Harris wasn’t interested in discussing his individual performance, the one that made him the first Steelers rookie since Franco Harris in 1972 to rack up at least 100 rushing yards and a rushing touchdown in one of his first five games.
Instead, he wanted to celebrate what the five men in front of him did to get him there.
“Man, the 100-yard game,” Harris said after gaining 122 yards in the Steelers’ 27-19 win against the Denver Broncos. "It’s not so much me, I’m more excited of how the O-line did, just because of all the criticism they’ve been taking, and they stuck through it. We never broke.”
With nine sacks and 22 hits of quarterback Ben Roethlisberger through the first three weeks -- to go along with the league’s worst run game -- the offensive line was heavily scrutinized and maligned throughout the team’s 1-3 start. But early signs of a turnaround in the loss at Green Bay bloomed into a dominant performance Sunday against the Broncos.
Not only did Harris have his first 100-plus-yard game -- the first by any Steelers running back since James Conner in Week 6 a year ago -- Roethlisberger was sacked just once, and all-Pro edge rusher Von Miller was held to just two tackle assists, thanks in large part to the efforts of right tackle Chukwuma Okorafor.
“It’s all about watching it and seeing everybody prosper,” veteran guard Trai Turner said. “I was able to watch Chuks go out there and battle and do phenomenal with how he did and watching [Kendrick Green] battle. I’m watching Dan [Moore Jr.] on the other side.
“It’s just cool, man. It’s one of those things where you just keep going and keep building. We know this is just one game. We know we have plenty more out there to go get, but it starts with being 1-0.”
The seeds for this performance were planted in Green Bay when the unit helped Harris average 4.1 yards per carry, but they were watered and nurtured in the week of practice between the two games. To do his part, Harris continued his habit of sitting in on offensive line meetings to help the two stay on the same page in the run reads. And, as a group, the line was specifically challenged by the coaching staff and Roethlisberger to be better in the run game and the pass game.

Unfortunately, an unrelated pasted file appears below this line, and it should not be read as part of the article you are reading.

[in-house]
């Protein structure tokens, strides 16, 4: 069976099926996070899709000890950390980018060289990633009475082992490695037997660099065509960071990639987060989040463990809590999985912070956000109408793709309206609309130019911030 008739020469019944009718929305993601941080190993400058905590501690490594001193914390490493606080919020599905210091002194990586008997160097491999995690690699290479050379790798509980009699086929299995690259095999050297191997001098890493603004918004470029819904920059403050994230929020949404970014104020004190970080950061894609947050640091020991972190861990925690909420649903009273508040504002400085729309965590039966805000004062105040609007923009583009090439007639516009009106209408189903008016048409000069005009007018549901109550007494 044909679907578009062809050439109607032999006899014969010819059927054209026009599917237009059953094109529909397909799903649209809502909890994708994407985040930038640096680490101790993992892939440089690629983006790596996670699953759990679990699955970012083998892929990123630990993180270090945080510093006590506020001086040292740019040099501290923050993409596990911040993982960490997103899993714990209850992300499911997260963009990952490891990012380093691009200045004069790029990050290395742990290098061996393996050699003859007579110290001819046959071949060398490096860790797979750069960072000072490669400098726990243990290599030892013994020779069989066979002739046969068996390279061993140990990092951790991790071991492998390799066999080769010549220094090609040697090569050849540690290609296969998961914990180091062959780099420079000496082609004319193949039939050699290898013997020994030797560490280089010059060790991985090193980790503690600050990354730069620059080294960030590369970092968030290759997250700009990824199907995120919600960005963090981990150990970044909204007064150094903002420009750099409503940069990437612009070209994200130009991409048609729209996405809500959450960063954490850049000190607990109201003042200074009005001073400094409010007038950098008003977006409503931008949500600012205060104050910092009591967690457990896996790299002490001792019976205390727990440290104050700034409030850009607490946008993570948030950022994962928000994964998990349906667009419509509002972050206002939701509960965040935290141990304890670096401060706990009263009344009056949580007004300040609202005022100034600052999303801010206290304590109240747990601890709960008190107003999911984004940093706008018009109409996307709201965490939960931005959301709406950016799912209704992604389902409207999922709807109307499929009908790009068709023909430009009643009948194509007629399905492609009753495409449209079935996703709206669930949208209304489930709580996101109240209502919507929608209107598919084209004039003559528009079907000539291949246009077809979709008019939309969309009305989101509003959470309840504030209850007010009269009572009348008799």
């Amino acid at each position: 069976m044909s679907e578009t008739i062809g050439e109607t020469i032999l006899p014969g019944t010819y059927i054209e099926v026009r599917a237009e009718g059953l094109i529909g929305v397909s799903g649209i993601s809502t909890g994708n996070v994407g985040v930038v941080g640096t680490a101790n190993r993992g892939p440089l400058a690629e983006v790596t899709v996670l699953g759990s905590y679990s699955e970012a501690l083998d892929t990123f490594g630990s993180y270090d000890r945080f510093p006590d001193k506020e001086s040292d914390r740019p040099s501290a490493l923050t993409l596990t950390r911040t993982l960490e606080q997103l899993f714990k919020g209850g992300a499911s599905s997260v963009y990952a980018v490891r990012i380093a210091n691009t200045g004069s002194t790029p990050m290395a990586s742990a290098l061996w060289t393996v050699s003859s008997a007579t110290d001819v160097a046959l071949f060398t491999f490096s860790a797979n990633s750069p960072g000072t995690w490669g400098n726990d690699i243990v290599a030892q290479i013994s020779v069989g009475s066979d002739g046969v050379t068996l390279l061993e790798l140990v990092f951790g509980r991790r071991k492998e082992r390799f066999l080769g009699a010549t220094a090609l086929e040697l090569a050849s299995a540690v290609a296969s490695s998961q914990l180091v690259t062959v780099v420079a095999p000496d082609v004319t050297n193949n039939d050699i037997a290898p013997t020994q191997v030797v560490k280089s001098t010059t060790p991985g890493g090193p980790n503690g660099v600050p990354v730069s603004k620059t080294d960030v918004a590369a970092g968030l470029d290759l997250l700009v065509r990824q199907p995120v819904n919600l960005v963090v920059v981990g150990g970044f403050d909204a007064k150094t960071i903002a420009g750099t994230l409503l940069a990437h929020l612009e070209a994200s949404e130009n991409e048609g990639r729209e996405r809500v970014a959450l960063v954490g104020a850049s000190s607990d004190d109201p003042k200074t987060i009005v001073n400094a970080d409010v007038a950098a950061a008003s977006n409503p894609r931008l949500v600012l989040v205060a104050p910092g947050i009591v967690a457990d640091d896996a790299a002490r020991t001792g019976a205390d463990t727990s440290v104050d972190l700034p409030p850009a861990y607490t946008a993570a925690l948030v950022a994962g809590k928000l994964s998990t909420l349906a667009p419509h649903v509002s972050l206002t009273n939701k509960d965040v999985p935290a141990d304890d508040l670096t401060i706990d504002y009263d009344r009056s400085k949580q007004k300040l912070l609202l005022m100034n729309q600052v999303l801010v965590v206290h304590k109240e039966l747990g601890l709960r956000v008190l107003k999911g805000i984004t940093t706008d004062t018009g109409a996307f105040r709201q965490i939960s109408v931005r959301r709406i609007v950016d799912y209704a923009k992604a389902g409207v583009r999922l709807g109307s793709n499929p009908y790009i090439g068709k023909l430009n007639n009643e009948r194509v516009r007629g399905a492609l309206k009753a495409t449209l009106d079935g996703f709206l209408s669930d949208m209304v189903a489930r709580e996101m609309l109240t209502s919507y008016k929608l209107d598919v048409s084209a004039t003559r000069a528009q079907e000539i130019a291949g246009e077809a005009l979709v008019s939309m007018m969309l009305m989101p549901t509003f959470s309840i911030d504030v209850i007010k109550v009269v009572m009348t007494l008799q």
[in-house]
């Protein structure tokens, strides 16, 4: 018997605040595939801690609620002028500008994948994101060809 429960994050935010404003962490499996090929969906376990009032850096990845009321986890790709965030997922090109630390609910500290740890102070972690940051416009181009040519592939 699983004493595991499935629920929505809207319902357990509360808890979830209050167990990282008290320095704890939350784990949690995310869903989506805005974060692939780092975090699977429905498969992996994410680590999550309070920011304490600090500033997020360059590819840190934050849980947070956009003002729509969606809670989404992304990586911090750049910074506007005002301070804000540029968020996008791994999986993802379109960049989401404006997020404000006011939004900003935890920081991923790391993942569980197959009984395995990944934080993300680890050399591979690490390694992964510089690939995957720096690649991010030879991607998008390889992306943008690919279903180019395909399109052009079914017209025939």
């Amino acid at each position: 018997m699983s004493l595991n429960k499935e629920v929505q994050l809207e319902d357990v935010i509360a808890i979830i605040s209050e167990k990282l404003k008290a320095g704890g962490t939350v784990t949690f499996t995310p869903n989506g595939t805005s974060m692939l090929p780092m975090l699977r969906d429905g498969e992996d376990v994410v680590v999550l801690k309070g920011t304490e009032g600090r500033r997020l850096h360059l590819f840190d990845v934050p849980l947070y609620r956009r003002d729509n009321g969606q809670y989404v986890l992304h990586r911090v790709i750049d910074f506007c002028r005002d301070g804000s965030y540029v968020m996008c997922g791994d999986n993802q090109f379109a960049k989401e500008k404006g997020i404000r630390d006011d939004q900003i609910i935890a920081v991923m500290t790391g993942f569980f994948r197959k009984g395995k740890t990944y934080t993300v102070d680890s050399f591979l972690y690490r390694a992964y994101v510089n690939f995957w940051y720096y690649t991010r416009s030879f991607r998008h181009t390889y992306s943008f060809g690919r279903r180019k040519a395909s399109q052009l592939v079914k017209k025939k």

“I thought they answered the challenge,” the quarterback said. “I know Coach [Matt] Canada was very vocal this week. For me, this week was about trying to encourage, talk to each guy and tell them that I believe in them, and I know they can do it. ... We’re going to go as they go.”
The unit paved the way for a balanced offensive attack -- the most balanced it has been all season. Roethlisberger attempted a season-low 25 passes, while the Steelers ran the ball 35 times. By comparison, the Steelers passed the ball 71% of plays against the Packers and 79% of plays against the Cincinnati Bengals.
“We have a great quarterback,” Turner said. “I’m glad that I’m able to play with Ben, but as much as he loves to throw it, as much as we love to watch him sling it, I love to run the ball, too.
“So we can get that going and keep being even, being able to attack via air, being able to attack via the ground. I see some good things happening for us.”
To achieve that balance, the Steelers heavily utilized run-pass options, and more often than not, put the ball in Harris’ hand.
“A very high percentage of those runs today, from the shotgun especially, were RPOs,” Roethlisberger said. “We probably had some of the throws, but why take it out of his hand when you're grinding it and you're getting it? It was fun to watch him excel and take over.”
With the ground game cruising, especially on first and second downs, the passing game opened up. Roethlisberger completed 15 of 25 for 253 yards and two touchdowns. He averaged a season-high 10.1 yards per attempt -- well over his previous high of 7.4 yards against the Las Vegas Raiders.
“The ability to get the running game going opens up the pass game, and I think we saw both sides of that today,” wide receiver Chase Claypool said. “Super excited for the linemen, kind of making that step forward.”
But even with a strong performance like the one on Sunday, Turner is still cautious in his evaluation of his unit.
“It’s a start,” the eight-year veteran said. “I never get too ahead of myself, because we’re always searching for the perfect game. I’m always searching for the perfect game. It’s still out there. We haven’t found it yet. It’s something positive, and it’s something to build upon, of course.
“But now we’ve seen what we can do, so we can’t go back. You’ve got to keep pushing forward, so we’ve got to keep getting better and keep getting better. Because if we don’t come out there and put on this performance again, then what good was it for?”